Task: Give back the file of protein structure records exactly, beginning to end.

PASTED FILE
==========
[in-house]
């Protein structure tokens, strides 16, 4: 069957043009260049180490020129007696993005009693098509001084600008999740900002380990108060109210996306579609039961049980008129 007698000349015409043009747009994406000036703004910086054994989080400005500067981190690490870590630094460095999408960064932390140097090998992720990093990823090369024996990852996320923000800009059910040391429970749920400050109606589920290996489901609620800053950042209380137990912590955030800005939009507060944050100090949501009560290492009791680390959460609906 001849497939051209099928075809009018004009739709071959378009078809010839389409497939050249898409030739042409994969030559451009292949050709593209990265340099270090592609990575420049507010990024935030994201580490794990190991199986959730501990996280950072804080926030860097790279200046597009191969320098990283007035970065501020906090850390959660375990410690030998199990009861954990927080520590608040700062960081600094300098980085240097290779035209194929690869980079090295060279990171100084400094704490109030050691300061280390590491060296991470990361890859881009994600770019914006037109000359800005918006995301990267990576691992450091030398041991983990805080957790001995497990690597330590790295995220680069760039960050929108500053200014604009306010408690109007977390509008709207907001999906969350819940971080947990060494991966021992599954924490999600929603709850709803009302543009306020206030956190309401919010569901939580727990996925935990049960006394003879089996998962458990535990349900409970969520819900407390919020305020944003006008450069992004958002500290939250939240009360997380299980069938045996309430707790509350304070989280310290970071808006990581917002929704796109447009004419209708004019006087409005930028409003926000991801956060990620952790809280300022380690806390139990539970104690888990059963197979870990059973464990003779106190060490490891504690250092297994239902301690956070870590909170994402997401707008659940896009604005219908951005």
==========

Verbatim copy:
[in-house]
């Protein structure tokens, strides 16, 4: 069957043009260049180490020129007696993005009693098509001084600008999740900002380990108060109210996306579609039961049980008129 007698000349015409043009747009994406000036703004910086054994989080400005500067981190690490870590630094460095999408960064932390140097090998992720990093990823090369024996990852996320923000800009059910040391429970749920400050109606589920290996489901609620800053950042209380137990912590955030800005939009507060944050100090949501009560290492009791680390959460609906 001849497939051209099928075809009018004009739709071959378009078809010839389409497939050249898409030739042409994969030559451009292949050709593209990265340099270090592609990575420049507010990024935030994201580490794990190991199986959730501990996280950072804080926030860097790279200046597009191969320098990283007035970065501020906090850390959660375990410690030998199990009861954990927080520590608040700062960081600094300098980085240097290779035209194929690869980079090295060279990171100084400094704490109030050691300061280390590491060296991470990361890859881009994600770019914006037109000359800005918006995301990267990576691992450091030398041991983990805080957790001995497990690597330590790295995220680069760039960050929108500053200014604009306010408690109007977390509008709207907001999906969350819940971080947990060494991966021992599954924490999600929603709850709803009302543009306020206030956190309401919010569901939580727990996925935990049960006394003879089996998962458990535990349900409970969520819900407390919020305020944003006008450069992004958002500290939250939240009360997380299980069938045996309430707790509350304070989280310290970071808006990581917002929704796109447009004419209708004019006087409005930028409003926000991801956060990620952790809280300022380690806390139990539970104690888990059963197979870990059973464990003779106190060490490891504690250092297994239902301690956070870590909170994402997401707008659940896009604005219908951005």